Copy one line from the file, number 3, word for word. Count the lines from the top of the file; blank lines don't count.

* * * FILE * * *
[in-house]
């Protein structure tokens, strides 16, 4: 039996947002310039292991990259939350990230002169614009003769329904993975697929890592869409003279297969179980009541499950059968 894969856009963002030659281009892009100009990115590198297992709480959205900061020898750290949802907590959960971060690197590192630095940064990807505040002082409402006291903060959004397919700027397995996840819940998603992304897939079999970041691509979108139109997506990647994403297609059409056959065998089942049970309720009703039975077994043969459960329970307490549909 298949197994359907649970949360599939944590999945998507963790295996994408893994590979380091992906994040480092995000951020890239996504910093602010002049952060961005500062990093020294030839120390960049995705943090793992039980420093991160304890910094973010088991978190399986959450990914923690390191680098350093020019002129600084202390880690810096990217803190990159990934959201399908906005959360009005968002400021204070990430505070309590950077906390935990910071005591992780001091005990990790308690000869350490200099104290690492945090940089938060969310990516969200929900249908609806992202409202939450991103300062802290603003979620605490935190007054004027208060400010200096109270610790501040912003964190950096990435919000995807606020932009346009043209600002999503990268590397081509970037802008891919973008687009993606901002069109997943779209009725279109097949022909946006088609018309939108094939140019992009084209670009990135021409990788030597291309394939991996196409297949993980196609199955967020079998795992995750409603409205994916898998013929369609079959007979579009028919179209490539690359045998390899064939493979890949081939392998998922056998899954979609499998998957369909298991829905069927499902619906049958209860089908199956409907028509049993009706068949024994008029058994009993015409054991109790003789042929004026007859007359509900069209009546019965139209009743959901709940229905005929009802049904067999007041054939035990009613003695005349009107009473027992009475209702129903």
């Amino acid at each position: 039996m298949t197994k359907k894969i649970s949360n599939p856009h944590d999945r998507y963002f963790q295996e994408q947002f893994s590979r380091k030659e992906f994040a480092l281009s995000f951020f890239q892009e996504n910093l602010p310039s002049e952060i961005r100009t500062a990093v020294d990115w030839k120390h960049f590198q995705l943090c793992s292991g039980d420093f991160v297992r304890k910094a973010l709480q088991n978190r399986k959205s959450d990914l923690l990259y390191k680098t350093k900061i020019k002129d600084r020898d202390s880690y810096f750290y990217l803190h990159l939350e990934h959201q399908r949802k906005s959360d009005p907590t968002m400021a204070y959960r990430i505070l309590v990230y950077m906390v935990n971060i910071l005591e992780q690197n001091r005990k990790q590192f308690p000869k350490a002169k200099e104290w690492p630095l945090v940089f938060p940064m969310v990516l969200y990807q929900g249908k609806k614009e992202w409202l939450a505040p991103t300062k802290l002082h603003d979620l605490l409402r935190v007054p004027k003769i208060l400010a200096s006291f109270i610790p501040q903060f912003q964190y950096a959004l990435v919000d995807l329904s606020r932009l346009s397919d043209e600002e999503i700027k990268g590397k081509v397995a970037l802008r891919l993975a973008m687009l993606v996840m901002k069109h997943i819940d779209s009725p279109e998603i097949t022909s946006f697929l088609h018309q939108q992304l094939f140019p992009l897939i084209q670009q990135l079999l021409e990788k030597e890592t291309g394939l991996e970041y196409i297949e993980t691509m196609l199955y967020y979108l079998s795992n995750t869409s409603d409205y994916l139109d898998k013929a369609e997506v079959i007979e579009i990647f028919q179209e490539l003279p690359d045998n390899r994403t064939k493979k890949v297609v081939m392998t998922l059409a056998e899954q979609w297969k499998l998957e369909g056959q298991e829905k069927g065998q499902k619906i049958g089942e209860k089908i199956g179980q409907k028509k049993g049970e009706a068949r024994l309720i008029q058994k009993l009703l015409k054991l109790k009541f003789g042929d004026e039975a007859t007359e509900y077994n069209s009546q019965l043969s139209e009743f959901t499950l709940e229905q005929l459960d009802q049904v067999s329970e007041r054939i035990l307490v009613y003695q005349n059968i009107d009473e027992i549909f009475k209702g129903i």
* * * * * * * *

């Amino acid at each position: 039996m298949t197994k359907k894969i649970s949360n599939p856009h944590d999945r998507y963002f963790q295996e994408q947002f893994s590979r380091k030659e992906f994040a480092l281009s995000f951020f890239q892009e996504n910093l602010p310039s002049e952060i961005r100009t500062a990093v020294d990115w030839k120390h960049f590198q995705l943090c793992s292991g039980d420093f991160v297992r304890k910094a973010l709480q088991n978190r399986k959205s959450d990914l923690l990259y390191k680098t350093k900061i020019k002129d600084r020898d202390s880690y810096f750290y990217l803190h990159l939350e990934h959201q399908r949802k906005s959360d009005p907590t968002m400021a204070y959960r990430i505070l309590v990230y950077m906390v935990n971060i910071l005591e992780q690197n001091r005990k990790q590192f308690p000869k350490a002169k200099e104290w690492p630095l945090v940089f938060p940064m969310v990516l969200y990807q929900g249908k609806k614009e992202w409202l939450a505040p991103t300062k802290l002082h603003d979620l605490l409402r935190v007054p004027k003769i208060l400010a200096s006291f109270i610790p501040q903060f912003q964190y950096a959004l990435v919000d995807l329904s606020r932009l346009s397919d043209e600002e999503i700027k990268g590397k081509v397995a970037l802008r891919l993975a973008m687009l993606v996840m901002k069109h997943i819940d779209s009725p279109e998603i097949t022909s946006f697929l088609h018309q939108q992304l094939f140019p992009l897939i084209q670009q990135l079999l021409e990788k030597e890592t291309g394939l991996e970041y196409i297949e993980t691509m196609l199955y967020y979108l079998s795992n995750t869409s409603d409205y994916l139109d898998k013929a369609e997506v079959i007979e579009i990647f028919q179209e490539l003279p690359d045998n390899r994403t064939k493979k890949v297609v081939m392998t998922l059409a056998e899954q979609w297969k499998l998957e369909g056959q298991e829905k069927g065998q499902k619906i049958g089942e209860k089908i199956g179980q409907k028509k049993g049970e009706a068949r024994l309720i008029q058994k009993l009703l015409k054991l109790k009541f003789g042929d004026e039975a007859t007359e509900y077994n069209s009546q019965l043969s139209e009743f959901t499950l709940e229905q005929l459960d009802q049904v067999s329970e007041r054939i035990l307490v009613y003695q005349n059968i009107d009473e027992i549909f009475k209702g129903i």